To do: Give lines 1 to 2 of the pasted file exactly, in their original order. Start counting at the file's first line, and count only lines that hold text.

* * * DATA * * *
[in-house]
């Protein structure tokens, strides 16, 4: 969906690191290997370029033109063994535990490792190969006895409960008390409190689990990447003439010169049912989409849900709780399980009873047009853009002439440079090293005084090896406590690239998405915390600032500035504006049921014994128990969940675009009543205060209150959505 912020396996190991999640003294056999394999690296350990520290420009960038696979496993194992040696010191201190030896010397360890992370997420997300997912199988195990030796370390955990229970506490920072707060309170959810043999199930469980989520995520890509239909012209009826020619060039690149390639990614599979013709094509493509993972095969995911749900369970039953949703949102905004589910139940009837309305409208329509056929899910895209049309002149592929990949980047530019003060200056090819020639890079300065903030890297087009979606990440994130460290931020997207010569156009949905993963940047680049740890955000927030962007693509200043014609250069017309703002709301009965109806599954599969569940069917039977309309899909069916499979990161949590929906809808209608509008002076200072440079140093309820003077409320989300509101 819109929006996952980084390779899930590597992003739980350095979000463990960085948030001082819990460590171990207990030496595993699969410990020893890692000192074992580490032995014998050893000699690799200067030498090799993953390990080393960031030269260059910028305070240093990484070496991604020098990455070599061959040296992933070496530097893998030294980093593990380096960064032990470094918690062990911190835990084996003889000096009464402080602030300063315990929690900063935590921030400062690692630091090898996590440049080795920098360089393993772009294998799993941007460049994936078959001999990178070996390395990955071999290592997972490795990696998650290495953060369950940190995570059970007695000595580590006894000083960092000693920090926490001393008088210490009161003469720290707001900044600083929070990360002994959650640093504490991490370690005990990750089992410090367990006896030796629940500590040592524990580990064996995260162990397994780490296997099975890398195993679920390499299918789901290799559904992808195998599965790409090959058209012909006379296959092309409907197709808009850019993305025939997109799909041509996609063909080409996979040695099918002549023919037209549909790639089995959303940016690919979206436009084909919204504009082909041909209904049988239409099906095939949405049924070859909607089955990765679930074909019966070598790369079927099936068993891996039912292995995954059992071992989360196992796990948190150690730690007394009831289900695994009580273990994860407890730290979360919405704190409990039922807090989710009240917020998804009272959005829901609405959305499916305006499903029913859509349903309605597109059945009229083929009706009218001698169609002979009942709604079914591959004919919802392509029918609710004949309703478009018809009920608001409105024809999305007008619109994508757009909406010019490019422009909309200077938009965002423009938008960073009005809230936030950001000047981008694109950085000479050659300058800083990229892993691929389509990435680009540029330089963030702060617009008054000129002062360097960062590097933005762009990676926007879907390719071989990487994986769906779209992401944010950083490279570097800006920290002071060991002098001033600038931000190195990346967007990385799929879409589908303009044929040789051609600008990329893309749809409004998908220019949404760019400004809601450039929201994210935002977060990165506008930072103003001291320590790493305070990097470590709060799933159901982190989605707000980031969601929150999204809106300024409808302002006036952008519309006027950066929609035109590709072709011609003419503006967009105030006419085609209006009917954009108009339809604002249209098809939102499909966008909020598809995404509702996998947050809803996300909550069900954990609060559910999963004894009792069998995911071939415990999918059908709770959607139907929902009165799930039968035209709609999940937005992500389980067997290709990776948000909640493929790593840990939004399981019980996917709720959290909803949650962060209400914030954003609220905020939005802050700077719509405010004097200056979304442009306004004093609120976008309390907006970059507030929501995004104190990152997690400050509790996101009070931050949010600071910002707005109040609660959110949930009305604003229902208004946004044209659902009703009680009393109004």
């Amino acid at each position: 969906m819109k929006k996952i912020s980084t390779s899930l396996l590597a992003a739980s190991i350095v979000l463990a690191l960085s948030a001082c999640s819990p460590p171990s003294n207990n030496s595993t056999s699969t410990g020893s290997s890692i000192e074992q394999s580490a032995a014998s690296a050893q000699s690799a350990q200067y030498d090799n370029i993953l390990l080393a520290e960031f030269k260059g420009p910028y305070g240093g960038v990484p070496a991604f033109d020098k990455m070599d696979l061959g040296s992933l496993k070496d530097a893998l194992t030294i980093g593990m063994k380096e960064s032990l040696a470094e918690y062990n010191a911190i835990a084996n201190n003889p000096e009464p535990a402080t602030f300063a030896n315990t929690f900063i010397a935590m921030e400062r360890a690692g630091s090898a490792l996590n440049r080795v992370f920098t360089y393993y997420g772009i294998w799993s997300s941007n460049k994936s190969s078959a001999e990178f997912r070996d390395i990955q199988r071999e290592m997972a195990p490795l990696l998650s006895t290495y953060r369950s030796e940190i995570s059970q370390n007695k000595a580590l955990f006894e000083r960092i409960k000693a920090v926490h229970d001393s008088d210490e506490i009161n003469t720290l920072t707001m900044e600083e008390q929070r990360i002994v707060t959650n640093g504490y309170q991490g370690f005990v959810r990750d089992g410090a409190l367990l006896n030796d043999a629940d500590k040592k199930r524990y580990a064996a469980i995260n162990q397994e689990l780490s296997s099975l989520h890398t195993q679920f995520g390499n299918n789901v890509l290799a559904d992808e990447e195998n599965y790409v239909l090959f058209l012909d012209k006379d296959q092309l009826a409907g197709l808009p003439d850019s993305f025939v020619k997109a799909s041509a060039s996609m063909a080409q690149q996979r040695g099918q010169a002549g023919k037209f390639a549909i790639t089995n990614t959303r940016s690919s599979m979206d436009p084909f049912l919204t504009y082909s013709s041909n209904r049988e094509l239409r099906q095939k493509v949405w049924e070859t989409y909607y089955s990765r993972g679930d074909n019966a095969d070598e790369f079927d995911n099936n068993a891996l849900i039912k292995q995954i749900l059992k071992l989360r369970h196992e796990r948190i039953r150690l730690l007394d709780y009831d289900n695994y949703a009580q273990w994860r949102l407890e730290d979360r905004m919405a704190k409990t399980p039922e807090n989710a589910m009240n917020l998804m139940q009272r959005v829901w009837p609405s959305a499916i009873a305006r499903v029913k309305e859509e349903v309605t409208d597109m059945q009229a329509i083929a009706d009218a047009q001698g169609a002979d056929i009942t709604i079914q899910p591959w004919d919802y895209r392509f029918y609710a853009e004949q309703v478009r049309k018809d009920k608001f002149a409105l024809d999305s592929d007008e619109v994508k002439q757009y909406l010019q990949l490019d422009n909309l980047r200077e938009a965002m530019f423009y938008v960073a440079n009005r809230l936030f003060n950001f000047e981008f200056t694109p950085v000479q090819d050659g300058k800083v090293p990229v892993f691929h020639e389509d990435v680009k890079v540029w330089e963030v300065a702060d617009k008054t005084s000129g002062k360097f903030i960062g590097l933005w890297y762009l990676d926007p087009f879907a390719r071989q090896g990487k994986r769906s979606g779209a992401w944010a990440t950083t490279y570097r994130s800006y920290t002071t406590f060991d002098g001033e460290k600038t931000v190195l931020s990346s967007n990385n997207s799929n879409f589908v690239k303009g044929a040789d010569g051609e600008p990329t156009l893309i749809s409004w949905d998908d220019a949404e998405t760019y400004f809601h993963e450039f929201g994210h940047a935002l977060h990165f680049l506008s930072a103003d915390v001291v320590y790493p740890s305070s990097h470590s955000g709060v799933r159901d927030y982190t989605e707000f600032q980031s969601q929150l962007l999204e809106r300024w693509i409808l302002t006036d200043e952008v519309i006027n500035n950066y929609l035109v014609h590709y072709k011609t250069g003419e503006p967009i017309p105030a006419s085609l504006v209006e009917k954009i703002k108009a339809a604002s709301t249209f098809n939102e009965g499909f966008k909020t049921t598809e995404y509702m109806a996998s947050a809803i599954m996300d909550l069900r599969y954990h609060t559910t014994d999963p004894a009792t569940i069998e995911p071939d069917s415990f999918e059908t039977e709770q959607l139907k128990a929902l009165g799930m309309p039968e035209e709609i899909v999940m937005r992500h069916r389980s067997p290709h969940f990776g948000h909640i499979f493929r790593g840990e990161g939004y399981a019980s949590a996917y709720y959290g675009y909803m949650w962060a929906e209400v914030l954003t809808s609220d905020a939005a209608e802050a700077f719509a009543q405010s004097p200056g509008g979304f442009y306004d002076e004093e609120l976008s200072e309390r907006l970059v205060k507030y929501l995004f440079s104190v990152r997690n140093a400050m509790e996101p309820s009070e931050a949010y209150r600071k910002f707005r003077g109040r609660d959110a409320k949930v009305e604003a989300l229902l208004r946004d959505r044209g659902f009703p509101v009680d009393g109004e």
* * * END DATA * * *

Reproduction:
[in-house]
């Protein structure tokens, strides 16, 4: 969906690191290997370029033109063994535990490792190969006895409960008390409190689990990447003439010169049912989409849900709780399980009873047009853009002439440079090293005084090896406590690239998405915390600032500035504006049921014994128990969940675009009543205060209150959505 912020396996190991999640003294056999394999690296350990520290420009960038696979496993194992040696010191201190030896010397360890992370997420997300997912199988195990030796370390955990229970506490920072707060309170959810043999199930469980989520995520890509239909012209009826020619060039690149390639990614599979013709094509493509993972095969995911749900369970039953949703949102905004589910139940009837309305409208329509056929899910895209049309002149592929990949980047530019003060200056090819020639890079300065903030890297087009979606990440994130460290931020997207010569156009949905993963940047680049740890955000927030962007693509200043014609250069017309703002709301009965109806599954599969569940069917039977309309899909069916499979990161949590929906809808209608509008002076200072440079140093309820003077409320989300509101 819109929006996952980084390779899930590597992003739980350095979000463990960085948030001082819990460590171990207990030496595993699969410990020893890692000192074992580490032995014998050893000699690799200067030498090799993953390990080393960031030269260059910028305070240093990484070496991604020098990455070599061959040296992933070496530097893998030294980093593990380096960064032990470094918690062990911190835990084996003889000096009464402080602030300063315990929690900063935590921030400062690692630091090898996590440049080795920098360089393993772009294998799993941007460049994936078959001999990178070996390395990955071999290592997972490795990696998650290495953060369950940190995570059970007695000595580590006894000083960092000693920090926490001393008088210490009161003469720290707001900044600083929070990360002994959650640093504490991490370690005990990750089992410090367990006896030796629940500590040592524990580990064996995260162990397994780490296997099975890398195993679920390499299918789901290799559904992808195998599965790409090959058209012909006379296959092309409907197709808009850019993305025939997109799909041509996609063909080409996979040695099918002549023919037209549909790639089995959303940016690919979206436009084909919204504009082909041909209904049988239409099906095939949405049924070859909607089955990765679930074909019966070598790369079927099936068993891996039912292995995954059992071992989360196992796990948190150690730690007394009831289900695994009580273990994860407890730290979360919405704190409990039922807090989710009240917020998804009272959005829901609405959305499916305006499903029913859509349903309605597109059945009229083929009706009218001698169609002979009942709604079914591959004919919802392509029918609710004949309703478009018809009920608001409105024809999305007008619109994508757009909406010019490019422009909309200077938009965002423009938008960073009005809230936030950001000047981008694109950085000479050659300058800083990229892993691929389509990435680009540029330089963030702060617009008054000129002062360097960062590097933005762009990676926007879907390719071989990487994986769906779209992401944010950083490279570097800006920290002071060991002098001033600038931000190195990346967007990385799929879409589908303009044929040789051609600008990329893309749809409004998908220019949404760019400004809601450039929201994210935002977060990165506008930072103003001291320590790493305070990097470590709060799933159901982190989605707000980031969601929150999204809106300024409808302002006036952008519309006027950066929609035109590709072709011609003419503006967009105030006419085609209006009917954009108009339809604002249209098809939102499909966008909020598809995404509702996998947050809803996300909550069900954990609060559910999963004894009792069998995911071939415990999918059908709770959607139907929902009165799930039968035209709609999940937005992500389980067997290709990776948000909640493929790593840990939004399981019980996917709720959290909803949650962060209400914030954003609220905020939005802050700077719509405010004097200056979304442009306004004093609120976008309390907006970059507030929501995004104190990152997690400050509790996101009070931050949010600071910002707005109040609660959110949930009305604003229902208004946004044209659902009703009680009393109004």